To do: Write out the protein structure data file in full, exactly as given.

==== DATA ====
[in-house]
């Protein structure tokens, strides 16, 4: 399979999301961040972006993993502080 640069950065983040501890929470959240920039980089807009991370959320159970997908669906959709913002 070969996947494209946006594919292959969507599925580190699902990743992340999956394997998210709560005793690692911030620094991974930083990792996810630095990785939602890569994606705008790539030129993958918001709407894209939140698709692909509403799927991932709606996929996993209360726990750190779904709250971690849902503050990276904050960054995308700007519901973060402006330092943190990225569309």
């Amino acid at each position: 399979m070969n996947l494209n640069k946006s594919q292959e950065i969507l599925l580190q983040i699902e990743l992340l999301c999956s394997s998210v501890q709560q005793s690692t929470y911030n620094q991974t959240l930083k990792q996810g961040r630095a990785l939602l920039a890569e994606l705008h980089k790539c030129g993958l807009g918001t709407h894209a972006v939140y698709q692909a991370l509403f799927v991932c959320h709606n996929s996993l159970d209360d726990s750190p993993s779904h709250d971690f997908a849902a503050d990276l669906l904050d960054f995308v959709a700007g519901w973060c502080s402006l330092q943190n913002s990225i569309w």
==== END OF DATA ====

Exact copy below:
[in-house]
């Protein structure tokens, strides 16, 4: 399979999301961040972006993993502080 640069950065983040501890929470959240920039980089807009991370959320159970997908669906959709913002 070969996947494209946006594919292959969507599925580190699902990743992340999956394997998210709560005793690692911030620094991974930083990792996810630095990785939602890569994606705008790539030129993958918001709407894209939140698709692909509403799927991932709606996929996993209360726990750190779904709250971690849902503050990276904050960054995308700007519901973060402006330092943190990225569309």
């Amino acid at each position: 399979m070969n996947l494209n640069k946006s594919q292959e950065i969507l599925l580190q983040i699902e990743l992340l999301c999956s394997s998210v501890q709560q005793s690692t929470y911030n620094q991974t959240l930083k990792q996810g961040r630095a990785l939602l920039a890569e994606l705008h980089k790539c030129g993958l807009g918001t709407h894209a972006v939140y698709q692909a991370l509403f799927v991932c959320h709606n996929s996993l159970d209360d726990s750190p993993s779904h709250d971690f997908a849902a503050d990276l669906l904050d960054f995308v959709a700007g519901w973060c502080s402006l330092q943190n913002s990225i569309w």